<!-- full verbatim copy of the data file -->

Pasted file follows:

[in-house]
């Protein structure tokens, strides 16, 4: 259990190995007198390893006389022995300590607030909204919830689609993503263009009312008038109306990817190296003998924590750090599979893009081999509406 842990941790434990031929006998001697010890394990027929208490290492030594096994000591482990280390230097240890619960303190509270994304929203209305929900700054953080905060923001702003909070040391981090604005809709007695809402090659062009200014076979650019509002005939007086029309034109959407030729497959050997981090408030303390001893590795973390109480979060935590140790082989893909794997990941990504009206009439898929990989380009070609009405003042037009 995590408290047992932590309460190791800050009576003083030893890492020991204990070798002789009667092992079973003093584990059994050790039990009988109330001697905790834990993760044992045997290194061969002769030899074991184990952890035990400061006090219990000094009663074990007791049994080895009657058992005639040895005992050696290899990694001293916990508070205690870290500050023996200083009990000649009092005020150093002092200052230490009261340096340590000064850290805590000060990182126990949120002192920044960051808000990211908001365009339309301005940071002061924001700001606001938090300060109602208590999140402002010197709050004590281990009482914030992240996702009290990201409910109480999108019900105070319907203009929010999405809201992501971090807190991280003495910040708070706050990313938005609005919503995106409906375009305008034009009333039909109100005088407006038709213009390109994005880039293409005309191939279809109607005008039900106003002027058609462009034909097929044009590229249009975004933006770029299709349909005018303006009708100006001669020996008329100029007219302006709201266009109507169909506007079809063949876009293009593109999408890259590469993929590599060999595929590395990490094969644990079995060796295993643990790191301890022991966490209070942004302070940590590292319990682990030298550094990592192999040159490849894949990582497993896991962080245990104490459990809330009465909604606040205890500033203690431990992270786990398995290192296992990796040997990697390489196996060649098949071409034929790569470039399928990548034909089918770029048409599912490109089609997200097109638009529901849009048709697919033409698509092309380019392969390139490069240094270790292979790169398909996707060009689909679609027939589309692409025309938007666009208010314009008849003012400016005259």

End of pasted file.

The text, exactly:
[in-house]
């Protein structure tokens, strides 16, 4: 259990190995007198390893006389022995300590607030909204919830689609993503263009009312008038109306990817190296003998924590750090599979893009081999509406 842990941790434990031929006998001697010890394990027929208490290492030594096994000591482990280390230097240890619960303190509270994304929203209305929900700054953080905060923001702003909070040391981090604005809709007695809402090659062009200014076979650019509002005939007086029309034109959407030729497959050997981090408030303390001893590795973390109480979060935590140790082989893909794997990941990504009206009439898929990989380009070609009405003042037009 995590408290047992932590309460190791800050009576003083030893890492020991204990070798002789009667092992079973003093584990059994050790039990009988109330001697905790834990993760044992045997290194061969002769030899074991184990952890035990400061006090219990000094009663074990007791049994080895009657058992005639040895005992050696290899990694001293916990508070205690870290500050023996200083009990000649009092005020150093002092200052230490009261340096340590000064850290805590000060990182126990949120002192920044960051808000990211908001365009339309301005940071002061924001700001606001938090300060109602208590999140402002010197709050004590281990009482914030992240996702009290990201409910109480999108019900105070319907203009929010999405809201992501971090807190991280003495910040708070706050990313938005609005919503995106409906375009305008034009009333039909109100005088407006038709213009390109994005880039293409005309191939279809109607005008039900106003002027058609462009034909097929044009590229249009975004933006770029299709349909005018303006009708100006001669020996008329100029007219302006709201266009109507169909506007079809063949876009293009593109999408890259590469993929590599060999595929590395990490094969644990079995060796295993643990790191301890022991966490209070942004302070940590590292319990682990030298550094990592192999040159490849894949990582497993896991962080245990104490459990809330009465909604606040205890500033203690431990992270786990398995290192296992990796040997990697390489196996060649098949071409034929790569470039399928990548034909089918770029048409599912490109089609997200097109638009529901849009048709697919033409698509092309380019392969390139490069240094270790292979790169398909996707060009689909679609027939589309692409025309938007666009208010314009008849003012400016005259």